Summer campers vow to make each other popular in their respective social circles.
Bea, a white girl, and Maisy, a mixed-race girl with white and Filipinx heritage, had been best friends until Maisy joined a popular clique reminiscent of the one in Mean Girls. Now a year has passed without a word between the two rising middle schoolers until they meet on the bus taking them to Camp Amelia for the next six weeks. Here the tables are turned, as veteran camper Bea has become tight with fellow bunkmates over the years, and Maisy finds herself on the outside for once when she’s placed in the Sunflower Bunk along with Bea and her friends. In this series opener, told in Maisy’s and Bea’s alternating perspectives, Moskowitz-Palma introduces a cast of mostly white campers with varied abilities and interests (e.g., having dyslexia, modeling professionally, and playing soccer) before ratcheting the tension. The Sunflowers are determined to win the camp’s top athletic prize; ever anxious Maisy, on the other hand, is nervous about everything related to the competition. All seems doomed until Bea and Maisy make a pact: Bea will get the Sunflowers to befriend Maisy, and Maisy will get her school pack to include Bea. In the process, Bea also confronts her parents’ divorce, and readers (and Bea) discover the reasons why Maisy’s really at camp and her seemingly perfect mother went away.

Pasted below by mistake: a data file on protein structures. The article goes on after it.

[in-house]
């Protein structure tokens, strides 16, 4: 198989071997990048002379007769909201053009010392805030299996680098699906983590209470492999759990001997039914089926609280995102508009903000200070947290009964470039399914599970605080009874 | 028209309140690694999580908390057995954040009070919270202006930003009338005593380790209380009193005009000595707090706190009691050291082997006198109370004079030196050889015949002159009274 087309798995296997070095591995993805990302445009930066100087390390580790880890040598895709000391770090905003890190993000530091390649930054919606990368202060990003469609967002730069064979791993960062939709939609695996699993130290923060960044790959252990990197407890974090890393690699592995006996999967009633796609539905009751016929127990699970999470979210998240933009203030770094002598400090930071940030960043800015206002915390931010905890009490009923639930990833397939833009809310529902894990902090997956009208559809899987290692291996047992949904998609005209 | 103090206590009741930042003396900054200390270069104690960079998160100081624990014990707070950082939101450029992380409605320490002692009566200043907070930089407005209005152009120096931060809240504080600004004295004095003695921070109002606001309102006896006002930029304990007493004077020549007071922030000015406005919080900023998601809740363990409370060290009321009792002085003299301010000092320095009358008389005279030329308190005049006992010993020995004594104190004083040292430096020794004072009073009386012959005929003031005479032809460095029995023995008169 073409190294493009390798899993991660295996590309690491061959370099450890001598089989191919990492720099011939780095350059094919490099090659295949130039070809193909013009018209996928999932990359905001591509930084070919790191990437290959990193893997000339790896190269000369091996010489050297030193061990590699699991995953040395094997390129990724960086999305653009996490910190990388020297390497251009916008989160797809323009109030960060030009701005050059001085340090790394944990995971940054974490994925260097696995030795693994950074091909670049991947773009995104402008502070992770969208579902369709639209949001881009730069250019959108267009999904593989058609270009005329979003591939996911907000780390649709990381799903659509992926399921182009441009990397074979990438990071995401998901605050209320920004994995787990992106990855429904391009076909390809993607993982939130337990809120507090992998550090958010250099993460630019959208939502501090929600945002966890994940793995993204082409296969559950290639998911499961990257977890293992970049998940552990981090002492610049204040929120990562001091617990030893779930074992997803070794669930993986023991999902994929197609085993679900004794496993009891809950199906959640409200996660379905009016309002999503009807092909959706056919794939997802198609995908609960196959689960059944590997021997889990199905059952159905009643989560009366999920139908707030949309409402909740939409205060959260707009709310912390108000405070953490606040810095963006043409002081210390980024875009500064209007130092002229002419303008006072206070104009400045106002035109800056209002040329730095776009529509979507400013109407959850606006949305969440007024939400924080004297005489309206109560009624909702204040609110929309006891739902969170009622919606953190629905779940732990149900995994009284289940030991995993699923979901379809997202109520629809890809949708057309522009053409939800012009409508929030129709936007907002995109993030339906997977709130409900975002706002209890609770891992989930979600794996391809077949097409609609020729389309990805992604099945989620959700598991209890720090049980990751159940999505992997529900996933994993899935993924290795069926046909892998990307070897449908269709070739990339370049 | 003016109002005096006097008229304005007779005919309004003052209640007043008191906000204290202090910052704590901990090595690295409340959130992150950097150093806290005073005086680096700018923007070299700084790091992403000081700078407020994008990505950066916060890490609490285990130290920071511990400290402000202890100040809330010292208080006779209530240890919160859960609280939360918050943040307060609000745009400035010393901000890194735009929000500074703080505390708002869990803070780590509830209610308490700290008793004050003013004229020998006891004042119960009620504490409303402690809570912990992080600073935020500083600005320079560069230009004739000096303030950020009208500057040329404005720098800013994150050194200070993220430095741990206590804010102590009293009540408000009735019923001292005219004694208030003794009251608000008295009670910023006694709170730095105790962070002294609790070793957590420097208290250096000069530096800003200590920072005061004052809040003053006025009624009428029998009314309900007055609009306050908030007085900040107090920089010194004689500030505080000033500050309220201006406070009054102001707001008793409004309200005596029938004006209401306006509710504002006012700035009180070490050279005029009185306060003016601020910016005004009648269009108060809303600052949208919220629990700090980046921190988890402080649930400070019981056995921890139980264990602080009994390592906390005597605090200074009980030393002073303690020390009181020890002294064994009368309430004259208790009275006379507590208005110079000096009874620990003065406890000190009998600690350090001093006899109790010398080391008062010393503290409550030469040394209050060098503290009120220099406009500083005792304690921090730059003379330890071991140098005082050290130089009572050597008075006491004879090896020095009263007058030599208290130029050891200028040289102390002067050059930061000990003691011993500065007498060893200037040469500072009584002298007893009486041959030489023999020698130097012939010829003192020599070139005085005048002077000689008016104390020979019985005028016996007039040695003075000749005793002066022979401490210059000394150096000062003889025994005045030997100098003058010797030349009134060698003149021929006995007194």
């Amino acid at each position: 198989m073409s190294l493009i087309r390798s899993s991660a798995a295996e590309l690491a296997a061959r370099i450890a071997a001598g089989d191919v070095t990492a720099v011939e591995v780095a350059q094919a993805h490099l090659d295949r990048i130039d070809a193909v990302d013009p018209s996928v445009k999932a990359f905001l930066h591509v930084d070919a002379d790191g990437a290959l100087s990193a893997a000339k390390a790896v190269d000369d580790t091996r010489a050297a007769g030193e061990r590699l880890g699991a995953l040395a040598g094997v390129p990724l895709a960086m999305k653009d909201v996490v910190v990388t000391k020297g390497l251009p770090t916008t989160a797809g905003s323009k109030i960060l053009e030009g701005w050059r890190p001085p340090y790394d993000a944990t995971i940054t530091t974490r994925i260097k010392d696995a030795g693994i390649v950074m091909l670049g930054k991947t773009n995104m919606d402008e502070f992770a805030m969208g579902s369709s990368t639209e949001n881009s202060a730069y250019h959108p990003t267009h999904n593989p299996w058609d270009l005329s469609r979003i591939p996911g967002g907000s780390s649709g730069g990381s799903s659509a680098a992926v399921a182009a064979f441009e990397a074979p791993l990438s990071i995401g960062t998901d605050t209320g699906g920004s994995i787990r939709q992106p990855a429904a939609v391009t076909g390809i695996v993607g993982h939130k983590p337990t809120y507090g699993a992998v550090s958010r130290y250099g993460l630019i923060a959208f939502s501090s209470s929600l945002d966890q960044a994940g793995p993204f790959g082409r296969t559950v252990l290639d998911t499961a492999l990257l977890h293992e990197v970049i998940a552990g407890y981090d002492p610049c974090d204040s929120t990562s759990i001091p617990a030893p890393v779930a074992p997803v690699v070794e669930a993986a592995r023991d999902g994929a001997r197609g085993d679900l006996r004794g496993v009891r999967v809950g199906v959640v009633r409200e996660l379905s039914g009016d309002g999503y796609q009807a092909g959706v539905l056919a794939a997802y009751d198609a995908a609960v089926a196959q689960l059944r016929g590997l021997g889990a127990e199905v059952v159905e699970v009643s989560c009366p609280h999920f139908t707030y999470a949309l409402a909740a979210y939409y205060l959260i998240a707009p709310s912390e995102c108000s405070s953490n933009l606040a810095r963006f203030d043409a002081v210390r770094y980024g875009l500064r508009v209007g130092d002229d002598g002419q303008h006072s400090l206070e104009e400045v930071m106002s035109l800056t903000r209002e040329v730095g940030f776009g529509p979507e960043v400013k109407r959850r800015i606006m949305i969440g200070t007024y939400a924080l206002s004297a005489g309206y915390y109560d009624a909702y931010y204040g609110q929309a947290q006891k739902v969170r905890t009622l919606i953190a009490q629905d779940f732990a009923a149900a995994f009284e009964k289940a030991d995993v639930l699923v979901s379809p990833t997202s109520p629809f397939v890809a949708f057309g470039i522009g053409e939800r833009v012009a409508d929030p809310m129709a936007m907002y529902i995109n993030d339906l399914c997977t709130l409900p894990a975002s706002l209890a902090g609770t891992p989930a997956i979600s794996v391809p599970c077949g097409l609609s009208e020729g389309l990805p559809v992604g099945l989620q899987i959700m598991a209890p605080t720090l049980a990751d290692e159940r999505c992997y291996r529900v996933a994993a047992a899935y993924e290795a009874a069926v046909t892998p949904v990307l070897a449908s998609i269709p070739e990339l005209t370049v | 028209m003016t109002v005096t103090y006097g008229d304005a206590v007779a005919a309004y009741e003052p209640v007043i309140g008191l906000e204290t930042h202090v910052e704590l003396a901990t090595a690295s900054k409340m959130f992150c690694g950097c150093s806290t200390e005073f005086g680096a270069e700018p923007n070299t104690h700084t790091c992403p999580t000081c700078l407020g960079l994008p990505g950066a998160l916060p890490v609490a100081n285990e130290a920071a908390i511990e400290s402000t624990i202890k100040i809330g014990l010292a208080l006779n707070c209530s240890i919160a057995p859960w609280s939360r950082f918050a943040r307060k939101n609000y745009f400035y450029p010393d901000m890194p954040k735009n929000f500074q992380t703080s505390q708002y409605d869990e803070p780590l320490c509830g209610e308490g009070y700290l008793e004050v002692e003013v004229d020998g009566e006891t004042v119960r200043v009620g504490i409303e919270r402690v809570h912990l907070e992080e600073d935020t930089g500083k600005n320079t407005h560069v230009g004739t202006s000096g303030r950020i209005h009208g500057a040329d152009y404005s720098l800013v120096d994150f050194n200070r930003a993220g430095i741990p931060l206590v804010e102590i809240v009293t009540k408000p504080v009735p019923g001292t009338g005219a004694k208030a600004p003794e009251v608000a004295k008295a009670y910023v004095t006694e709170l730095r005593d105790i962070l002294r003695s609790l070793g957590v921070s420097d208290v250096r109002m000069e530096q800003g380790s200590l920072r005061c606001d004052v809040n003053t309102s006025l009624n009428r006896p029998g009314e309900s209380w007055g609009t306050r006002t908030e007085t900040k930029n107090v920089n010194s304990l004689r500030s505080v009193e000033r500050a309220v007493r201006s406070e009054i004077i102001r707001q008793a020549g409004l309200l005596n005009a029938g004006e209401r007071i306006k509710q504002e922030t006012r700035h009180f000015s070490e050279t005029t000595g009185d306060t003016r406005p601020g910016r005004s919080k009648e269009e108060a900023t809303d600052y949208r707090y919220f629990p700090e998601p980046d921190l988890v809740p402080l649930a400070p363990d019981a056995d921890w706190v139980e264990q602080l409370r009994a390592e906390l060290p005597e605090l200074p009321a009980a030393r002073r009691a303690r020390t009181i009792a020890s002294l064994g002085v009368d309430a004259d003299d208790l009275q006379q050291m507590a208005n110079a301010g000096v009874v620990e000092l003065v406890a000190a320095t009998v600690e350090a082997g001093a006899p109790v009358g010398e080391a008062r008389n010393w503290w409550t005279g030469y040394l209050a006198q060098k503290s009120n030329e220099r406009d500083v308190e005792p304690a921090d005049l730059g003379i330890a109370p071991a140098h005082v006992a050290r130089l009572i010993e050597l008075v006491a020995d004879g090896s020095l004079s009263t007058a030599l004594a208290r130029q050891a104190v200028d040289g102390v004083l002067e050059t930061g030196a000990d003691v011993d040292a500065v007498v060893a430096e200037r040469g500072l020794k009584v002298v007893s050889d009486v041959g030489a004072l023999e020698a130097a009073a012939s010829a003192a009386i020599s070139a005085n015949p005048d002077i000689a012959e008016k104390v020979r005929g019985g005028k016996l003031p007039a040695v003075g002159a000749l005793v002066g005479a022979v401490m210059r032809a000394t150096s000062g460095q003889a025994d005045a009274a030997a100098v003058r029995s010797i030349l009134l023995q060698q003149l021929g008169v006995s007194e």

This solid mix of s’mores and girl empowerment is encouraging but never saccharine. (Fiction. 8-12)